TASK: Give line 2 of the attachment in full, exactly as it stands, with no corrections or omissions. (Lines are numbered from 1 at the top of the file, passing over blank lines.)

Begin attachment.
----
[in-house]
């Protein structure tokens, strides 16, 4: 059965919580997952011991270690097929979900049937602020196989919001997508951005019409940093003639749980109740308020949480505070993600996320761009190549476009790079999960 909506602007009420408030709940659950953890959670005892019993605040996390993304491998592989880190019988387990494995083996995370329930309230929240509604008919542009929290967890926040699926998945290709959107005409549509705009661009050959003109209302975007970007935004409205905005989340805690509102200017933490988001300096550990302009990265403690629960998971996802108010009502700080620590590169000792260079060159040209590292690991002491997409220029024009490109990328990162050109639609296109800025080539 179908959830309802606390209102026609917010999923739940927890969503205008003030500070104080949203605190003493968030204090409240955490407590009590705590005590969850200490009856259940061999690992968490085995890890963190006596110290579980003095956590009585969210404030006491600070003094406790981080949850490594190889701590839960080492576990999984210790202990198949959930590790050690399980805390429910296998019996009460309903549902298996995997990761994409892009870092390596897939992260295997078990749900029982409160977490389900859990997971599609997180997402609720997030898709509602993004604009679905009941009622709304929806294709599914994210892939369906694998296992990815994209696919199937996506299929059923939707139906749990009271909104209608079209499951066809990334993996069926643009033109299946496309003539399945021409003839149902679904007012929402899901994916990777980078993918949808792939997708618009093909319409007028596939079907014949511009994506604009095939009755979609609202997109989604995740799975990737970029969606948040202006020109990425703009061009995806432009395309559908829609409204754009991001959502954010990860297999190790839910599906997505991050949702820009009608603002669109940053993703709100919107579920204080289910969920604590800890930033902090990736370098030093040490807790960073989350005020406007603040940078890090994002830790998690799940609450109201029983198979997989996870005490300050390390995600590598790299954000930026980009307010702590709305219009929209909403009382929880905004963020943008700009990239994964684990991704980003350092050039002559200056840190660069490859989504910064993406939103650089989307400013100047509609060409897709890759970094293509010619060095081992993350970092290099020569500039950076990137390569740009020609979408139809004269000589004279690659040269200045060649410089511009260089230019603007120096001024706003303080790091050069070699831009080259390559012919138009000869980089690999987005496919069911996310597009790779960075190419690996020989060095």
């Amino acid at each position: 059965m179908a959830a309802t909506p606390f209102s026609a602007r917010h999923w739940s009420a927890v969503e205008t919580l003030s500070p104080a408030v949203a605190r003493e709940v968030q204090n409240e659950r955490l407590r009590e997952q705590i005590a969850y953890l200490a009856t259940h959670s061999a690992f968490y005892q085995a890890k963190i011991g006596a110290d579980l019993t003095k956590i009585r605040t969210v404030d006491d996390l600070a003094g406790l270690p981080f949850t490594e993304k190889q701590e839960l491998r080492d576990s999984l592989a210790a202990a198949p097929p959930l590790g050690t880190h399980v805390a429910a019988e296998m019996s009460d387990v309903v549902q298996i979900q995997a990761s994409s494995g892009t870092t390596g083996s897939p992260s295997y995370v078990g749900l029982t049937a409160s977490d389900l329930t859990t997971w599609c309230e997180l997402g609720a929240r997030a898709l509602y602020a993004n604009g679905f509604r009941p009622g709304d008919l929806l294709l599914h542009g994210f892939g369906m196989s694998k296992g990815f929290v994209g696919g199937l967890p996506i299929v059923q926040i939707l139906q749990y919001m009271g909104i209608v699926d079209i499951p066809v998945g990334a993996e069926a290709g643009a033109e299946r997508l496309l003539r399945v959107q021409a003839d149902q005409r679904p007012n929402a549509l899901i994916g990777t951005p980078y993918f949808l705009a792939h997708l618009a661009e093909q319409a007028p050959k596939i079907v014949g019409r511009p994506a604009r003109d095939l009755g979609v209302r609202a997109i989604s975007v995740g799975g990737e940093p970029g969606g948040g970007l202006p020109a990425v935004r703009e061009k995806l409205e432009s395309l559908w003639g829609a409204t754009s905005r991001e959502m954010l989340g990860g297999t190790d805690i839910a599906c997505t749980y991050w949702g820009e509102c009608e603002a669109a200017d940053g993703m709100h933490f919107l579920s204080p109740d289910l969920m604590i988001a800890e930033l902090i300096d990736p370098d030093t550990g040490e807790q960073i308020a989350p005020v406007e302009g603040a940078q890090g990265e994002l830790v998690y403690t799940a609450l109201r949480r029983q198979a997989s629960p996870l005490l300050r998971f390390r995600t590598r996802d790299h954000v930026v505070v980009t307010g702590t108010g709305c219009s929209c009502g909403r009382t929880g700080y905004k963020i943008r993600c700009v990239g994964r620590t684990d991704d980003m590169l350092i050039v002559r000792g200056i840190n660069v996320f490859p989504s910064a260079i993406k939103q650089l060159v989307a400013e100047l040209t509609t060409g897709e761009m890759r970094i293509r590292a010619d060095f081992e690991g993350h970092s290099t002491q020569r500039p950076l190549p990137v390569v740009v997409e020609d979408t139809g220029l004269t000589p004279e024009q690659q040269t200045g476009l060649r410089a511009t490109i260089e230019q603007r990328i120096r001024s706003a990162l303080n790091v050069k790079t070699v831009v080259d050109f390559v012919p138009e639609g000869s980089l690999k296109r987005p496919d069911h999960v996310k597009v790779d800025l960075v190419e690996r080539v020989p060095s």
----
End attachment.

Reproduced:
């Protein structure tokens, strides 16, 4: 059965919580997952011991270690097929979900049937602020196989919001997508951005019409940093003639749980109740308020949480505070993600996320761009190549476009790079999960 909506602007009420408030709940659950953890959670005892019993605040996390993304491998592989880190019988387990494995083996995370329930309230929240509604008919542009929290967890926040699926998945290709959107005409549509705009661009050959003109209302975007970007935004409205905005989340805690509102200017933490988001300096550990302009990265403690629960998971996802108010009502700080620590590169000792260079060159040209590292690991002491997409220029024009490109990328990162050109639609296109800025080539 179908959830309802606390209102026609917010999923739940927890969503205008003030500070104080949203605190003493968030204090409240955490407590009590705590005590969850200490009856259940061999690992968490085995890890963190006596110290579980003095956590009585969210404030006491600070003094406790981080949850490594190889701590839960080492576990999984210790202990198949959930590790050690399980805390429910296998019996009460309903549902298996995997990761994409892009870092390596897939992260295997078990749900029982409160977490389900859990997971599609997180997402609720997030898709509602993004604009679905009941009622709304929806294709599914994210892939369906694998296992990815994209696919199937996506299929059923939707139906749990009271909104209608079209499951066809990334993996069926643009033109299946496309003539399945021409003839149902679904007012929402899901994916990777980078993918949808792939997708618009093909319409007028596939079907014949511009994506604009095939009755979609609202997109989604995740799975990737970029969606948040202006020109990425703009061009995806432009395309559908829609409204754009991001959502954010990860297999190790839910599906997505991050949702820009009608603002669109940053993703709100919107579920204080289910969920604590800890930033902090990736370098030093040490807790960073989350005020406007603040940078890090994002830790998690799940609450109201029983198979997989996870005490300050390390995600590598790299954000930026980009307010702590709305219009929209909403009382929880905004963020943008700009990239994964684990991704980003350092050039002559200056840190660069490859989504910064993406939103650089989307400013100047509609060409897709890759970094293509010619060095081992993350970092290099020569500039950076990137390569740009020609979408139809004269000589004279690659040269200045060649410089511009260089230019603007120096001024706003303080790091050069070699831009080259390559012919138009000869980089690999987005496919069911996310597009790779960075190419690996020989060095």